Will Michelle Obama leave a legacy of progress against chronic disease or of complicity in beverage industry propaganda? That question is now at stake as the American Beverage Association has partnered with her health initiatives.
Unfortunately, all indications suggest that Michelle Obama is leaning towards complicity with the beverage industry. Michelle’s public health initiative has partnered with the American Beverage Association, but has denied partnering with Big Soda and does not mention the ABA, Coca-Cola or PepsiCo in its list of partners.
Michelle’s predecessor, Hillary Clinton, maintained extremely intimate relations with Coca-Cola. Unlike Hillary, however, Michelle has focused her time as First Lady on addressing childhood obesity. Just how much Michelle achieved in the White House is a matter of intense debate. Mark Bittman condemned her inaction on food policy in the New York Times, whereas the Center for Science in the Public Interest praised her for changing school lunch programs in Vox. When the Obamas leave 1600 Pennsylvania Avenue next month, and her husband’s second presidential term ends, Michelle’s public health efforts will continue.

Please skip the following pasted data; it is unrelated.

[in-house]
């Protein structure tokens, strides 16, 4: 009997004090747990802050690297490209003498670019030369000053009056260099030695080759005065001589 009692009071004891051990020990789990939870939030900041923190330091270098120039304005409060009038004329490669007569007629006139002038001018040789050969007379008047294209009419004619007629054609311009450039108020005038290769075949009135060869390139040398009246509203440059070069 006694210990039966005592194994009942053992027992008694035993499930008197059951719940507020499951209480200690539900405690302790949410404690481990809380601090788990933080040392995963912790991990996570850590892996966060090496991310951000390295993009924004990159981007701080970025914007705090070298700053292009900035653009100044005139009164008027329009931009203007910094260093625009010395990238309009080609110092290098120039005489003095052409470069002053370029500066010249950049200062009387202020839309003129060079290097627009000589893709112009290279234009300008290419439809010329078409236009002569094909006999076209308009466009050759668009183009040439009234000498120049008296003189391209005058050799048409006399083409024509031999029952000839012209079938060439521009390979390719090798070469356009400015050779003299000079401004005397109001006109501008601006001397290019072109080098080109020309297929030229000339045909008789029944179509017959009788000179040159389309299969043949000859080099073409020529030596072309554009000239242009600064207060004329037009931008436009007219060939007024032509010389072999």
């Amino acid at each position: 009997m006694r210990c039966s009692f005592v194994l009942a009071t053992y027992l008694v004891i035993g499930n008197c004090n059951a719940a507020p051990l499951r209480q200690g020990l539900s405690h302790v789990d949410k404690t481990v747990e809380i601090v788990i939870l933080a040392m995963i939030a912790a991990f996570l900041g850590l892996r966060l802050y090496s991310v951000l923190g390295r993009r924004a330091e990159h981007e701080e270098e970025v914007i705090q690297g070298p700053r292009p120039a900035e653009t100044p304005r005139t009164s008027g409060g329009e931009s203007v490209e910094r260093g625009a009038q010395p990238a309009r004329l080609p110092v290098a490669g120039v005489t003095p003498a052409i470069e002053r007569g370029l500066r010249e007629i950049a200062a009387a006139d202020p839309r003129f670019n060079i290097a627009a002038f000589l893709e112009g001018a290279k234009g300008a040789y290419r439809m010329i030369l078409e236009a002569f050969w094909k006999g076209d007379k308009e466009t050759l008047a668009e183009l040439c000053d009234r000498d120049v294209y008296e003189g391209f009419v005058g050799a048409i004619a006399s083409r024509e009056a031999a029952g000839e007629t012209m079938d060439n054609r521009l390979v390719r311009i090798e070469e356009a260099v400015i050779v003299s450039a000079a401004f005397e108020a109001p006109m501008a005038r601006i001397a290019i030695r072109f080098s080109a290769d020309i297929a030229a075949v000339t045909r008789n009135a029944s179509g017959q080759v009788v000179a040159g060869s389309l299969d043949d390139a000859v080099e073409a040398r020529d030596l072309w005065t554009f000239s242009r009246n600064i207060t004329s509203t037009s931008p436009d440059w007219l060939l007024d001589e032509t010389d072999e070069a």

Partnership for a Healthier America is a non-profit organization whose mission is “working with the private sector to end the childhood obesity crisis.” The organization was founded in 2010 “in conjunction with – but independent from” First Lady Michelle Obama’s Let’s Move campaign. Michelle Obama is the honorary chair. In 2013, Michelle and PHA announced their “Drink Up” campaign. The goal was to “encourage everyone to drink more water.” If you read the details, however, they noted that the American Beverage Association was “promoting” the effort.
What does it mean for Big Soda to promote a water-drinking campaign? For one, it’s an obvious opportunity for them to promote PepsiCo’s Aquafina and Coca-Cola’s Dasani brands. Instead of improving the consumption and availability of safe tap water, they could redirect the campaign’s initiative towards promoting branded water.
Bottled water is obviously much more expensive than tap water, even though brands such as Aquafina come from the same source as public tap water. Promoting the American Beverage Association’s branded products could paradoxically discourage overall water consumption. This would likely be a welcome outcome for Big Soda. After all, Coca-Cola’s notorious “Cap the Tap” program is aimed at discouraging tap water consumption in restaurants.
Drink Up does provide a much needed opportunity for Coke and Pepsi to market Dasani and Aquafina though. Apparently they’re struggling to convince consumers to pay a premium for Coke- and Pepsi-branded water instead of virtually indistinguishable unbranded water. As the New York Times reports,
“It’s harder for the companies to compete in the grocery store, where low-margin companies that specialize in water are able to price large multipacks much lower than the soda bottlers want to sell them.”